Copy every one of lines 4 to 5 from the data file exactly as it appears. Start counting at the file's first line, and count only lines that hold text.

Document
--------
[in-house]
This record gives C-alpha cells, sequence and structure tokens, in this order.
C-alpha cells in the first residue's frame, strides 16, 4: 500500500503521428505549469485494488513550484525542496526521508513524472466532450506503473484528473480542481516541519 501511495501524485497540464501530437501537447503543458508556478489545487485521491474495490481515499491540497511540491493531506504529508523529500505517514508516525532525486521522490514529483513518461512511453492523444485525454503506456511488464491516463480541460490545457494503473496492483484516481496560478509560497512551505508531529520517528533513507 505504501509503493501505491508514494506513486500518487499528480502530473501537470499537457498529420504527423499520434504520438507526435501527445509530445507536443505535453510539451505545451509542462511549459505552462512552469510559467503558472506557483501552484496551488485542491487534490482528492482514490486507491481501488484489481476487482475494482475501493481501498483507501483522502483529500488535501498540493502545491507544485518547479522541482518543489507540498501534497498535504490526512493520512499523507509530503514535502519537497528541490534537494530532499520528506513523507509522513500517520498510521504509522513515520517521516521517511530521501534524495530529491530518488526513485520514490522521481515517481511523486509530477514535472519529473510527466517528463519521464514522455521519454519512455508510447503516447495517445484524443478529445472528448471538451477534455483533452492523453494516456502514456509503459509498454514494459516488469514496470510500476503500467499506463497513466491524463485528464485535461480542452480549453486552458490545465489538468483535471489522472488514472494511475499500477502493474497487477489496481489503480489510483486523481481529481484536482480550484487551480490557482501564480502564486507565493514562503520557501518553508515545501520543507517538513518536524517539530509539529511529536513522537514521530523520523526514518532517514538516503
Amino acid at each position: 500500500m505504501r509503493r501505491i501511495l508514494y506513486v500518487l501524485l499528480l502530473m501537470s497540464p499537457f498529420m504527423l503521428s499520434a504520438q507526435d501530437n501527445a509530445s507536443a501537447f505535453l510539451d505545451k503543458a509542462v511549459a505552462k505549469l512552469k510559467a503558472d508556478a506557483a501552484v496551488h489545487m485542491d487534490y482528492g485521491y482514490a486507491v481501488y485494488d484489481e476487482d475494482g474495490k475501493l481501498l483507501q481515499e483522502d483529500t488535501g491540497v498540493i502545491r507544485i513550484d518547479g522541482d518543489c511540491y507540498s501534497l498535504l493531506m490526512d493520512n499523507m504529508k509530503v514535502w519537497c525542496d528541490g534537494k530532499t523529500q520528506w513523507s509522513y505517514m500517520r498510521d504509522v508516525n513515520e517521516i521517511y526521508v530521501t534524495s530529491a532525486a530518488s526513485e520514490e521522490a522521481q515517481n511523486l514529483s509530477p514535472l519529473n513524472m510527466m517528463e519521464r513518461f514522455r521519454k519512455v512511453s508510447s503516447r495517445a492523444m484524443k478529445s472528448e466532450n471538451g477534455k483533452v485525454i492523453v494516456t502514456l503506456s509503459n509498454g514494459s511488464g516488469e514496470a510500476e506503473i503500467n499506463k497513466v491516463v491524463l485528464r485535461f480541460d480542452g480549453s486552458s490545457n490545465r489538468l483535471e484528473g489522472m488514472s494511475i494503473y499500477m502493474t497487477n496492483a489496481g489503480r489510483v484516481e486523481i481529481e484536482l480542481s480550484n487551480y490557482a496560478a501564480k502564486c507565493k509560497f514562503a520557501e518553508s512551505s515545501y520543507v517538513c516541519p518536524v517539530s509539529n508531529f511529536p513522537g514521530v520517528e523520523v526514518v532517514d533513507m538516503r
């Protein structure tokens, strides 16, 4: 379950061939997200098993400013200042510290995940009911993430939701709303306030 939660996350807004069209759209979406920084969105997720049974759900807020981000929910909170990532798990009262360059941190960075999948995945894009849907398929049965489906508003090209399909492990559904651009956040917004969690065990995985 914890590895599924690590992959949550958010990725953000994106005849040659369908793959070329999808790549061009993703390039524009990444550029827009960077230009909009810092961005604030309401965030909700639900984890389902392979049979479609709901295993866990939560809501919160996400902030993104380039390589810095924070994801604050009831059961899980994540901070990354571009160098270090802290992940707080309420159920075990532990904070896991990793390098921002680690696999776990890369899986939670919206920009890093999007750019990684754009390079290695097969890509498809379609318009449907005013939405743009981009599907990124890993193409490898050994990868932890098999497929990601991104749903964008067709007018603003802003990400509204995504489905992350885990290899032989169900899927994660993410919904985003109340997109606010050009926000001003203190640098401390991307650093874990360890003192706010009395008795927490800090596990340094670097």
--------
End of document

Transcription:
Amino acid at each position: 500500500m505504501r509503493r501505491i501511495l508514494y506513486v500518487l501524485l499528480l502530473m501537470s497540464p499537457f498529420m504527423l503521428s499520434a504520438q507526435d501530437n501527445a509530445s507536443a501537447f505535453l510539451d505545451k503543458a509542462v511549459a505552462k505549469l512552469k510559467a503558472d508556478a506557483a501552484v496551488h489545487m485542491d487534490y482528492g485521491y482514490a486507491v481501488y485494488d484489481e476487482d475494482g474495490k475501493l481501498l483507501q481515499e483522502d483529500t488535501g491540497v498540493i502545491r507544485i513550484d518547479g522541482d518543489c511540491y507540498s501534497l498535504l493531506m490526512d493520512n499523507m504529508k509530503v514535502w519537497c525542496d528541490g534537494k530532499t523529500q520528506w513523507s509522513y505517514m500517520r498510521d504509522v508516525n513515520e517521516i521517511y526521508v530521501t534524495s530529491a532525486a530518488s526513485e520514490e521522490a522521481q515517481n511523486l514529483s509530477p514535472l519529473n513524472m510527466m517528463e519521464r513518461f514522455r521519454k519512455v512511453s508510447s503516447r495517445a492523444m484524443k478529445s472528448e466532450n471538451g477534455k483533452v485525454i492523453v494516456t502514456l503506456s509503459n509498454g514494459s511488464g516488469e514496470a510500476e506503473i503500467n499506463k497513466v491516463v491524463l485528464r485535461f480541460d480542452g480549453s486552458s490545457n490545465r489538468l483535471e484528473g489522472m488514472s494511475i494503473y499500477m502493474t497487477n496492483a489496481g489503480r489510483v484516481e486523481i481529481e484536482l480542481s480550484n487551480y490557482a496560478a501564480k502564486c507565493k509560497f514562503a520557501e518553508s512551505s515545501y520543507v517538513c516541519p518536524v517539530s509539529n508531529f511529536p513522537g514521530v520517528e523520523v526514518v532517514d533513507m538516503r
């Protein structure tokens, strides 16, 4: 379950061939997200098993400013200042510290995940009911993430939701709303306030 939660996350807004069209759209979406920084969105997720049974759900807020981000929910909170990532798990009262360059941190960075999948995945894009849907398929049965489906508003090209399909492990559904651009956040917004969690065990995985 914890590895599924690590992959949550958010990725953000994106005849040659369908793959070329999808790549061009993703390039524009990444550029827009960077230009909009810092961005604030309401965030909700639900984890389902392979049979479609709901295993866990939560809501919160996400902030993104380039390589810095924070994801604050009831059961899980994540901070990354571009160098270090802290992940707080309420159920075990532990904070896991990793390098921002680690696999776990890369899986939670919206920009890093999007750019990684754009390079290695097969890509498809379609318009449907005013939405743009981009599907990124890993193409490898050994990868932890098999497929990601991104749903964008067709007018603003802003990400509204995504489905992350885990290899032989169900899927994660993410919904985003109340997109606010050009926000001003203190640098401390991307650093874990360890003192706010009395008795927490800090596990340094670097």